The Netgear GS305P 63W PoE+ switch may seem confusing to some, and for good reason. Still, we think that this switch provides a better value as a 5-port unmanaged switch than its predecessor, the GS305P. If you think that was a typo, sadly, it is not. This is a review of the GS305Pv2 that is mostly simply labeled the GS305P just like its predecessor. There is a lot to unpack for such a simple device, so let us get to the review.
Netgear GS305P 63W Hardware Overview
The Netgear GS305P 63W is a very simple switch like the previous 55W version. There are five RJ45 1GbE ports on the front. Like other switches in this class, the uplink port is s non-PoE port and the remaining four ports share the power budget. Most of the marketing makes it clear that only four of the ports are PoE+ capable.
Although one sees the GS305P on the front of the chassis, there are two indications that this is the V2 version. First, the PoE+ budget per port is up to “30 watt/port max” now. Second, on the bottom of the unit, the model is the GS305Pv2.
The PoE+ ports (30W) provide a maximum of about double the PoE 15.4W per port. If you want to learn more about the key differences of PoE vs PoE+ vs PoE++ switches we have a STH guide. We get an external 68W power supply for the unit which allows us to get the 63W available across the four ports. Most devices do not use 100% of a PoE power budget so some oversubscription is common in the industry. While the previous V1 version had port power to PSU power of around 1.12:1 this V2 version is about 1.90:1. That means that the oversubscription rate is much higher with this switch.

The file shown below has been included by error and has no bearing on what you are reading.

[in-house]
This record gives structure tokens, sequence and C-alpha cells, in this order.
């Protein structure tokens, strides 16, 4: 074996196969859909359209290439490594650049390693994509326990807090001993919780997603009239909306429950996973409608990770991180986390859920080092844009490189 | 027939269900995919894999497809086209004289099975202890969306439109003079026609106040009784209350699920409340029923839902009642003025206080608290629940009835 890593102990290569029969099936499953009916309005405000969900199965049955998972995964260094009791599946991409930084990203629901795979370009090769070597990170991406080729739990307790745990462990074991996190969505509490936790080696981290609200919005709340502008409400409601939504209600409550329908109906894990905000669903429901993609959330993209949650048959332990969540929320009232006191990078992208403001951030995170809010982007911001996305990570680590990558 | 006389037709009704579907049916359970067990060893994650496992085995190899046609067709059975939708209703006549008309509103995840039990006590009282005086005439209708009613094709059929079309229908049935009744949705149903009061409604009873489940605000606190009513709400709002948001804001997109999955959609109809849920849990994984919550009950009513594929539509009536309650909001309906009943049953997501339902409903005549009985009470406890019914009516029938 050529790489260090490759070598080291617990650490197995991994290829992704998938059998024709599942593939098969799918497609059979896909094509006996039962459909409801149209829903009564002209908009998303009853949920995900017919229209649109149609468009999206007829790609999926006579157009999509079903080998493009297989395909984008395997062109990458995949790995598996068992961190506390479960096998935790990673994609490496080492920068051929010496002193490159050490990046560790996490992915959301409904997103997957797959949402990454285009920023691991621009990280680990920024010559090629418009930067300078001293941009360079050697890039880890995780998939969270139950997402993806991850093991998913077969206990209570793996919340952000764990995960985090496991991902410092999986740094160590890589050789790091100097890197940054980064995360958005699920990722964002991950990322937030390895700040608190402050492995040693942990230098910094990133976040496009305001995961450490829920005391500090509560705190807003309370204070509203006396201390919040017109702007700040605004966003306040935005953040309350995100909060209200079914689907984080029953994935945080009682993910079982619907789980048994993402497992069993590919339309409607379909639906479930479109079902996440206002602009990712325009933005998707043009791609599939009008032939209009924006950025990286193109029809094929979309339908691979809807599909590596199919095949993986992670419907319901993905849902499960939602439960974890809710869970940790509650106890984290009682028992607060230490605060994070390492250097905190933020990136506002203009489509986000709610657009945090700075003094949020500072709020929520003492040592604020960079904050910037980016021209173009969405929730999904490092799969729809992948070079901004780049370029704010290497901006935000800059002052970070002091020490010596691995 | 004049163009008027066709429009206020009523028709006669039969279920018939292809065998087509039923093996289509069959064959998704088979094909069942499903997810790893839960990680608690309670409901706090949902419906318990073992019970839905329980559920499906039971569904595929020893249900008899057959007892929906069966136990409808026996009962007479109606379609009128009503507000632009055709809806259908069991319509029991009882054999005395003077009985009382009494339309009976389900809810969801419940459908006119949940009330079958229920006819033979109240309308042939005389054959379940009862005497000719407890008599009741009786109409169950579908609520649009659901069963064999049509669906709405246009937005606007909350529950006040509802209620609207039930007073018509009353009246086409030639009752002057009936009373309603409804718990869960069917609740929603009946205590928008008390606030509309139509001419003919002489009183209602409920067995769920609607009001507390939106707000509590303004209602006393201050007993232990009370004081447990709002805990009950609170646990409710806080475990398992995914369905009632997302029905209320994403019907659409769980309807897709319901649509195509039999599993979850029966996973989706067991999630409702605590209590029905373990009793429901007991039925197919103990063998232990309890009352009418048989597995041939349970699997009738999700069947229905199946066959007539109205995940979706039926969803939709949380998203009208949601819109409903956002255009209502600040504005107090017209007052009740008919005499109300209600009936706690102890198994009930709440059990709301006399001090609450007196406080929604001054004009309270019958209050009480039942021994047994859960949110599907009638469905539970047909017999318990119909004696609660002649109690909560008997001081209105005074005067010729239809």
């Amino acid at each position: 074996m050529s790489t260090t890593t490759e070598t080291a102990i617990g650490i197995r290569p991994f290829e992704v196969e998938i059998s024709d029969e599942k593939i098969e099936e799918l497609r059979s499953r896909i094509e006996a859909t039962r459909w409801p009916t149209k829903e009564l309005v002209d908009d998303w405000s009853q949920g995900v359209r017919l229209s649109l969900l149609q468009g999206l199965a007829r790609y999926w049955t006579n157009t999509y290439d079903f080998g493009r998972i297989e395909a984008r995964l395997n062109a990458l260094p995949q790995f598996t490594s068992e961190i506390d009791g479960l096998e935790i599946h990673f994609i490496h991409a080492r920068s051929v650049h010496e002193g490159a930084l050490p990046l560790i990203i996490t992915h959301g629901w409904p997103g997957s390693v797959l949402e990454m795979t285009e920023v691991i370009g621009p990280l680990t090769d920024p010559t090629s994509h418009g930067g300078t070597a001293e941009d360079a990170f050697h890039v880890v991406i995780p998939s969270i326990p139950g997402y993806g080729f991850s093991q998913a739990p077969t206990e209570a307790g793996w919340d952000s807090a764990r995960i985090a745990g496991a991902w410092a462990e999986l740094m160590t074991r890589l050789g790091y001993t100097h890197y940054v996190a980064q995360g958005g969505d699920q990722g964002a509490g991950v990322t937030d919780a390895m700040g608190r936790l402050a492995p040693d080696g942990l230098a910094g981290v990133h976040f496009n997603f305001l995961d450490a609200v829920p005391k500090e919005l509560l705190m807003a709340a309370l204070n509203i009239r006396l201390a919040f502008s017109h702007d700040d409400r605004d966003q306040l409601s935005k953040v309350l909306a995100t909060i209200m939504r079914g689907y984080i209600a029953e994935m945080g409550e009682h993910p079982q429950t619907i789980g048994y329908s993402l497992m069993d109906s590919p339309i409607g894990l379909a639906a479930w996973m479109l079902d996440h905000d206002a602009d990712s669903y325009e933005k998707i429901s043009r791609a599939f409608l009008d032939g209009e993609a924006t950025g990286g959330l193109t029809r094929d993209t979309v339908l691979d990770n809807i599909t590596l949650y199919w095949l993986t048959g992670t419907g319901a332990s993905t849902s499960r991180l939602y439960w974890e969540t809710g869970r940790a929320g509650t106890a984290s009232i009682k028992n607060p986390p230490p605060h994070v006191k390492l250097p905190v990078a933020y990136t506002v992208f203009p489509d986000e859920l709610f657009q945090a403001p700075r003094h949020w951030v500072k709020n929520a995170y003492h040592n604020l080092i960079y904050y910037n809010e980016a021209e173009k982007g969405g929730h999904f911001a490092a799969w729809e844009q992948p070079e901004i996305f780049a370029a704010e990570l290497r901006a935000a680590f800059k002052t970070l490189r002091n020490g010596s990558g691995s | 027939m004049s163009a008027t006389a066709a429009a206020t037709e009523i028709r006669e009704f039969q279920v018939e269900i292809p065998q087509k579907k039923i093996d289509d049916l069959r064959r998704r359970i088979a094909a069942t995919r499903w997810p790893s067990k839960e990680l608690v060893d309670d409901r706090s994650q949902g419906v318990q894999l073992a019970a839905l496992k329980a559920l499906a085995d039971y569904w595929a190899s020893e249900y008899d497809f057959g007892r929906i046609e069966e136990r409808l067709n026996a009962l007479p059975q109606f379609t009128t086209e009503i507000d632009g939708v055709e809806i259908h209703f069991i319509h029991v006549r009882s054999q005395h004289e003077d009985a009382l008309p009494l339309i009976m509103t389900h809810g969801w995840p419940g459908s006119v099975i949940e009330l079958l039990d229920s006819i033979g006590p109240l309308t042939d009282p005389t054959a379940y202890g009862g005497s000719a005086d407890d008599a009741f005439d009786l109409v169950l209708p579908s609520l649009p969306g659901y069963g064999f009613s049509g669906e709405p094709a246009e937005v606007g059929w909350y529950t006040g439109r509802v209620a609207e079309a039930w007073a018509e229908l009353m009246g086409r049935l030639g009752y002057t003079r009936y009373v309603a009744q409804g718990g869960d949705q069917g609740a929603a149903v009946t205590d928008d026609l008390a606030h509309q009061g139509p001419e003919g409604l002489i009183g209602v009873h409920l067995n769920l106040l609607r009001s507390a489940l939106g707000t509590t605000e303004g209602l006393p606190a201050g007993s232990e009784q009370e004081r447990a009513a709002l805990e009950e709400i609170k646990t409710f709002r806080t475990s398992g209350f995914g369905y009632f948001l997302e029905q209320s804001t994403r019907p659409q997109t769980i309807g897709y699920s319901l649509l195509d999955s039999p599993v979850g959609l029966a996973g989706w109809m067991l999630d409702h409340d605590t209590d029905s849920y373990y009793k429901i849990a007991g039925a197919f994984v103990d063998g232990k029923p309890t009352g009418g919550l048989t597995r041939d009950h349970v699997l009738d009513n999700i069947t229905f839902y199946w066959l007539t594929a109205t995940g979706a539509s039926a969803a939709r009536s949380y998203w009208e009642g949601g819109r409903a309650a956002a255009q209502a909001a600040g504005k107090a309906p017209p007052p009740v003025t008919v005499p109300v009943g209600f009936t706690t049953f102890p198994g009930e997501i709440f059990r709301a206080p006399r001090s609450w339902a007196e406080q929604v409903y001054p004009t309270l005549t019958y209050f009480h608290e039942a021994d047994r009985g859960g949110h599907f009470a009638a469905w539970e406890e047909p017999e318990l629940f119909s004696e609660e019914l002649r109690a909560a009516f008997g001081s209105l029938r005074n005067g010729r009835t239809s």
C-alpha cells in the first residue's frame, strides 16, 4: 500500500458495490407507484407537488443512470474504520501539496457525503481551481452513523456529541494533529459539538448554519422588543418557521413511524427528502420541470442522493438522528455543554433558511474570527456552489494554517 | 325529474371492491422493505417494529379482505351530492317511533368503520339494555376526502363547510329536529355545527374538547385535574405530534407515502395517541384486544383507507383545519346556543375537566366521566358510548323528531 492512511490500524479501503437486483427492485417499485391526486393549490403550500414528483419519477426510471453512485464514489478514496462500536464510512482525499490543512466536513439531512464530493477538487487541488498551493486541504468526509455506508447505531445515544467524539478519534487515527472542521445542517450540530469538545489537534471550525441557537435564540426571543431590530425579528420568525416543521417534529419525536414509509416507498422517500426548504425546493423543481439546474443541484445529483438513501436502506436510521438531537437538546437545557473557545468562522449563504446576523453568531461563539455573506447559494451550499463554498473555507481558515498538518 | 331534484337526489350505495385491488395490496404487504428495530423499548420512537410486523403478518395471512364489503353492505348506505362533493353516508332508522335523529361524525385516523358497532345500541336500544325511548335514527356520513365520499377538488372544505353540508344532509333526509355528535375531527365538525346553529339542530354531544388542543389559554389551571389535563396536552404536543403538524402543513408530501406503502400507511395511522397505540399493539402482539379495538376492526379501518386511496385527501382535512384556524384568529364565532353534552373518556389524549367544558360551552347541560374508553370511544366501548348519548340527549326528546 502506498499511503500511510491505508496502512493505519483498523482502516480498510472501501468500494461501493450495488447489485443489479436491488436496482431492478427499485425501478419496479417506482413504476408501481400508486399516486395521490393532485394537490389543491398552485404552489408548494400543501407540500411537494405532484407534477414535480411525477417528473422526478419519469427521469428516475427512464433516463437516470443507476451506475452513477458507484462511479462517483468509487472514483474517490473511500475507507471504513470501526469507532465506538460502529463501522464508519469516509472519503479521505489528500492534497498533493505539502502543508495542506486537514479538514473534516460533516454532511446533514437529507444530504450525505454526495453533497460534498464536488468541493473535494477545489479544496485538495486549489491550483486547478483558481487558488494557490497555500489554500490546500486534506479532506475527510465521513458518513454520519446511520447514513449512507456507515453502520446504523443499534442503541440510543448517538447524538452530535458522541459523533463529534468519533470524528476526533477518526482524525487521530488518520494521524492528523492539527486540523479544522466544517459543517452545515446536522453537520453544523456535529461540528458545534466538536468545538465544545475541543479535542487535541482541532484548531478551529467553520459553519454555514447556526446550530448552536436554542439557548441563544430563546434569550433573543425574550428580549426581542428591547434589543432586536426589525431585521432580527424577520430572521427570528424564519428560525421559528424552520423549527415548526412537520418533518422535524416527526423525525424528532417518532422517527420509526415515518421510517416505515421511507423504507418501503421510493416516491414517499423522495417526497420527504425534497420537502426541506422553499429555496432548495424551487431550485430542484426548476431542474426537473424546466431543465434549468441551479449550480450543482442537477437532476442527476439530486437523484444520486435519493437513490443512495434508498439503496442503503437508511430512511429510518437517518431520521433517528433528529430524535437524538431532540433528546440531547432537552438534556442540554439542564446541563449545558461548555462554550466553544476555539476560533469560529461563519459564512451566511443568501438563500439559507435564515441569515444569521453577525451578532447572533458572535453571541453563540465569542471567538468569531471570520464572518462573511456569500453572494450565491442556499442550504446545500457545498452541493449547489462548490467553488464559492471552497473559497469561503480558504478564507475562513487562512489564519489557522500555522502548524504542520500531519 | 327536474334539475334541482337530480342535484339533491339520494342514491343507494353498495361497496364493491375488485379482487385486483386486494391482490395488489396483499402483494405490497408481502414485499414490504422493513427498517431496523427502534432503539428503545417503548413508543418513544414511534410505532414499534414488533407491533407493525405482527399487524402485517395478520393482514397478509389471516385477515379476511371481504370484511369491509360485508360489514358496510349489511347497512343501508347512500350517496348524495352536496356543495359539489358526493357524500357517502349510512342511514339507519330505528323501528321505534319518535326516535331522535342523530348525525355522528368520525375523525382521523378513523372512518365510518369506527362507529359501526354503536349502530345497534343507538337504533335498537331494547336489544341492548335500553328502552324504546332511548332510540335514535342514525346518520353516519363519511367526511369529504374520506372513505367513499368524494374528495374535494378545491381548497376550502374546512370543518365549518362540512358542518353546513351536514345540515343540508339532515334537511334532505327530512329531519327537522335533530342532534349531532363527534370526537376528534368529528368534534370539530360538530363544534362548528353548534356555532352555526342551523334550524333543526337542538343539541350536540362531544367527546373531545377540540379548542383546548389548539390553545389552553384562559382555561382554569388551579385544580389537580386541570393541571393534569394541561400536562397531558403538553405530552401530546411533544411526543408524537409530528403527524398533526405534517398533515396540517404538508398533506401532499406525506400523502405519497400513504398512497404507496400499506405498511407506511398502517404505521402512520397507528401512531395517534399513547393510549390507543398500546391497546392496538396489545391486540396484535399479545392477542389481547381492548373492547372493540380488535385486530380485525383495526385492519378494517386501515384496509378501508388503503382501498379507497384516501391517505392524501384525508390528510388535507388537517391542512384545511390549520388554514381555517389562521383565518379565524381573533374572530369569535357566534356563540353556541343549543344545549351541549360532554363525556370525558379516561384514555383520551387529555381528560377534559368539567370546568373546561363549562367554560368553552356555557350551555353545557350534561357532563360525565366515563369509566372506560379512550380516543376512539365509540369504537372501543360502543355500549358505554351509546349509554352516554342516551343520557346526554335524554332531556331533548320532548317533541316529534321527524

The rear of the unit is fairly simple except for a lock port and a power input port. The power input is 54V 1.25A.
Inside the switch, we see a relatively simple PCB there are a few changes, most notably on the left of the PCB in this photo compared to the V1.
As with the V1 variant, the switch chip is again the Realtek RTL8367N that we can see here.
It seems as though there was no need to change the relatively inexpensive switch chip with the revision so this feels more like a PoE to PoE+ revision rather than a change in the data path. To some of our readers, the RTL8367N may seem familiar as it is used in the Ubiquiti N-SW NanoSwitch as well.
Next, we are going to take a look at performance, power consumption, and noise.